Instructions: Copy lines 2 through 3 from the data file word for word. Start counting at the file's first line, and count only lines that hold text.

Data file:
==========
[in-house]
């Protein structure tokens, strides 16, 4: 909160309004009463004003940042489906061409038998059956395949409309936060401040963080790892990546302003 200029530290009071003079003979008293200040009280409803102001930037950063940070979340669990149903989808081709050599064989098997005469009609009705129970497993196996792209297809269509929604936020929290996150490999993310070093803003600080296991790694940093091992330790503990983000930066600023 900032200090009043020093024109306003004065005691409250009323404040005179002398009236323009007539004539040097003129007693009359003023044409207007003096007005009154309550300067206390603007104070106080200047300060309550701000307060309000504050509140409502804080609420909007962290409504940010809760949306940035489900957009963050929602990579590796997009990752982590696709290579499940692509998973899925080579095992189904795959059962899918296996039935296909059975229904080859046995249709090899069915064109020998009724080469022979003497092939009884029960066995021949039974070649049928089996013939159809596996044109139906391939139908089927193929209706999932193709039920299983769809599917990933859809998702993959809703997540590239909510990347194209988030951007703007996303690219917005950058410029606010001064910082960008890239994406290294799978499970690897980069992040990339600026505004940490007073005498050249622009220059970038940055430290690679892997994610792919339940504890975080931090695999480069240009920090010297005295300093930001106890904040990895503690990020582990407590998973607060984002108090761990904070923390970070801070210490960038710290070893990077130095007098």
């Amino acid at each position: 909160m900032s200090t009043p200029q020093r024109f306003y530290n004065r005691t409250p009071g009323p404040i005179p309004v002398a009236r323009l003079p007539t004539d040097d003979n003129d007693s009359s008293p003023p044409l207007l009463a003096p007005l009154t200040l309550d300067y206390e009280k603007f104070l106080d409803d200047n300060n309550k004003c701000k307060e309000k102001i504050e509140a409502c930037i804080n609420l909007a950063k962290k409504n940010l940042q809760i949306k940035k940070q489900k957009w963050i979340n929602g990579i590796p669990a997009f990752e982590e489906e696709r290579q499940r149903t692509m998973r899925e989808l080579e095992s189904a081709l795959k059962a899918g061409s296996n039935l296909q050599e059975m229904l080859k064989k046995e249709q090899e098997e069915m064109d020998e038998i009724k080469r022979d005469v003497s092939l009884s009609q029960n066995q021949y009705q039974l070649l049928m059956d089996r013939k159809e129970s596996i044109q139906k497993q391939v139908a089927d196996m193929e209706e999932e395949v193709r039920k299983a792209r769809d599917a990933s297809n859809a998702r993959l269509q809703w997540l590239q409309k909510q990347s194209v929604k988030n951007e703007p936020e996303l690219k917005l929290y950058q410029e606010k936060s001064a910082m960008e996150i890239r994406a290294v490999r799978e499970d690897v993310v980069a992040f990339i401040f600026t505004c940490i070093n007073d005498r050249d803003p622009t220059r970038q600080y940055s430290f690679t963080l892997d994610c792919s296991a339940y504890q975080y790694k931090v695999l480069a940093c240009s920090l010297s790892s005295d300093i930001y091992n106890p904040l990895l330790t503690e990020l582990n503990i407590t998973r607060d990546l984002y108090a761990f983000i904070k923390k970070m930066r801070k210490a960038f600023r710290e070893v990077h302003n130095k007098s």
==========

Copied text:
């Protein structure tokens, strides 16, 4: 909160309004009463004003940042489906061409038998059956395949409309936060401040963080790892990546302003 200029530290009071003079003979008293200040009280409803102001930037950063940070979340669990149903989808081709050599064989098997005469009609009705129970497993196996792209297809269509929604936020929290996150490999993310070093803003600080296991790694940093091992330790503990983000930066600023 900032200090009043020093024109306003004065005691409250009323404040005179002398009236323009007539004539040097003129007693009359003023044409207007003096007005009154309550300067206390603007104070106080200047300060309550701000307060309000504050509140409502804080609420909007962290409504940010809760949306940035489900957009963050929602990579590796997009990752982590696709290579499940692509998973899925080579095992189904795959059962899918296996039935296909059975229904080859046995249709090899069915064109020998009724080469022979003497092939009884029960066995021949039974070649049928089996013939159809596996044109139906391939139908089927193929209706999932193709039920299983769809599917990933859809998702993959809703997540590239909510990347194209988030951007703007996303690219917005950058410029606010001064910082960008890239994406290294799978499970690897980069992040990339600026505004940490007073005498050249622009220059970038940055430290690679892997994610792919339940504890975080931090695999480069240009920090010297005295300093930001106890904040990895503690990020582990407590998973607060984002108090761990904070923390970070801070210490960038710290070893990077130095007098």
């Amino acid at each position: 909160m900032s200090t009043p200029q020093r024109f306003y530290n004065r005691t409250p009071g009323p404040i005179p309004v002398a009236r323009l003079p007539t004539d040097d003979n003129d007693s009359s008293p003023p044409l207007l009463a003096p007005l009154t200040l309550d300067y206390e009280k603007f104070l106080d409803d200047n300060n309550k004003c701000k307060e309000k102001i504050e509140a409502c930037i804080n609420l909007a950063k962290k409504n940010l940042q809760i949306k940035k940070q489900k957009w963050i979340n929602g990579i590796p669990a997009f990752e982590e489906e696709r290579q499940r149903t692509m998973r899925e989808l080579e095992s189904a081709l795959k059962a899918g061409s296996n039935l296909q050599e059975m229904l080859k064989k046995e249709q090899e098997e069915m064109d020998e038998i009724k080469r022979d005469v003497s092939l009884s009609q029960n066995q021949y009705q039974l070649l049928m059956d089996r013939k159809e129970s596996i044109q139906k497993q391939v139908a089927d196996m193929e209706e999932e395949v193709r039920k299983a792209r769809d599917a990933s297809n859809a998702r993959l269509q809703w997540l590239q409309k909510q990347s194209v929604k988030n951007e703007p936020e996303l690219k917005l929290y950058q410029e606010k936060s001064a910082m960008e996150i890239r994406a290294v490999r799978e499970d690897v993310v980069a992040f990339i401040f600026t505004c940490i070093n007073d005498r050249d803003p622009t220059r970038q600080y940055s430290f690679t963080l892997d994610c792919s296991a339940y504890q975080y790694k931090v695999l480069a940093c240009s920090l010297s790892s005295d300093i930001y091992n106890p904040l990895l330790t503690e990020l582990n503990i407590t998973r607060d990546l984002y108090a761990f983000i904070k923390k970070m930066r801070k210490a960038f600023r710290e070893v990077h302003n130095k007098s």